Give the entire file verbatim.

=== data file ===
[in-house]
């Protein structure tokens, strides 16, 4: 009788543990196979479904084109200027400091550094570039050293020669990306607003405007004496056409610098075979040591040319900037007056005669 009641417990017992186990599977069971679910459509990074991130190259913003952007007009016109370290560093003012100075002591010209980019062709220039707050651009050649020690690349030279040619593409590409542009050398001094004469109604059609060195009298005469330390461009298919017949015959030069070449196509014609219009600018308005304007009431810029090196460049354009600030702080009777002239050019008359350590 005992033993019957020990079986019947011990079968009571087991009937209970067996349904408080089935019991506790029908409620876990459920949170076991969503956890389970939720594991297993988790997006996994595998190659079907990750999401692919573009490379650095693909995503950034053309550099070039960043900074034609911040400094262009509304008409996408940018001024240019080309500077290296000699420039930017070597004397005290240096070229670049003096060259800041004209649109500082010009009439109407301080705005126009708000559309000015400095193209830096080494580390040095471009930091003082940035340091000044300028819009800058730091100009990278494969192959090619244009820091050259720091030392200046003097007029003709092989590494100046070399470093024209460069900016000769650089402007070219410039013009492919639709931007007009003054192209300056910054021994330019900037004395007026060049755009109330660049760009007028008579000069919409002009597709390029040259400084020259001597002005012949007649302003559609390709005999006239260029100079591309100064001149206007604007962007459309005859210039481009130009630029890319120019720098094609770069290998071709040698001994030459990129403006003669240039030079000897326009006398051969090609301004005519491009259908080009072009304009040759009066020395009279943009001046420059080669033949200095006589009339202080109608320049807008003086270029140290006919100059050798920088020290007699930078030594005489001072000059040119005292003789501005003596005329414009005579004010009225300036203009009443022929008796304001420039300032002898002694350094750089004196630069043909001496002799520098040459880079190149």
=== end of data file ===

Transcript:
[in-house]
């Protein structure tokens, strides 16, 4: 009788543990196979479904084109200027400091550094570039050293020669990306607003405007004496056409610098075979040591040319900037007056005669 009641417990017992186990599977069971679910459509990074991130190259913003952007007009016109370290560093003012100075002591010209980019062709220039707050651009050649020690690349030279040619593409590409542009050398001094004469109604059609060195009298005469330390461009298919017949015959030069070449196509014609219009600018308005304007009431810029090196460049354009600030702080009777002239050019008359350590 005992033993019957020990079986019947011990079968009571087991009937209970067996349904408080089935019991506790029908409620876990459920949170076991969503956890389970939720594991297993988790997006996994595998190659079907990750999401692919573009490379650095693909995503950034053309550099070039960043900074034609911040400094262009509304008409996408940018001024240019080309500077290296000699420039930017070597004397005290240096070229670049003096060259800041004209649109500082010009009439109407301080705005126009708000559309000015400095193209830096080494580390040095471009930091003082940035340091000044300028819009800058730091100009990278494969192959090619244009820091050259720091030392200046003097007029003709092989590494100046070399470093024209460069900016000769650089402007070219410039013009492919639709931007007009003054192209300056910054021994330019900037004395007026060049755009109330660049760009007028008579000069919409002009597709390029040259400084020259001597002005012949007649302003559609390709005999006239260029100079591309100064001149206007604007962007459309005859210039481009130009630029890319120019720098094609770069290998071709040698001994030459990129403006003669240039030079000897326009006398051969090609301004005519491009259908080009072009304009040759009066020395009279943009001046420059080669033949200095006589009339202080109608320049807008003086270029140290006919100059050798920088020290007699930078030594005489001072000059040119005292003789501005003596005329414009005579004010009225300036203009009443022929008796304001420039300032002898002694350094750089004196630069043909001496002799520098040459880079190149």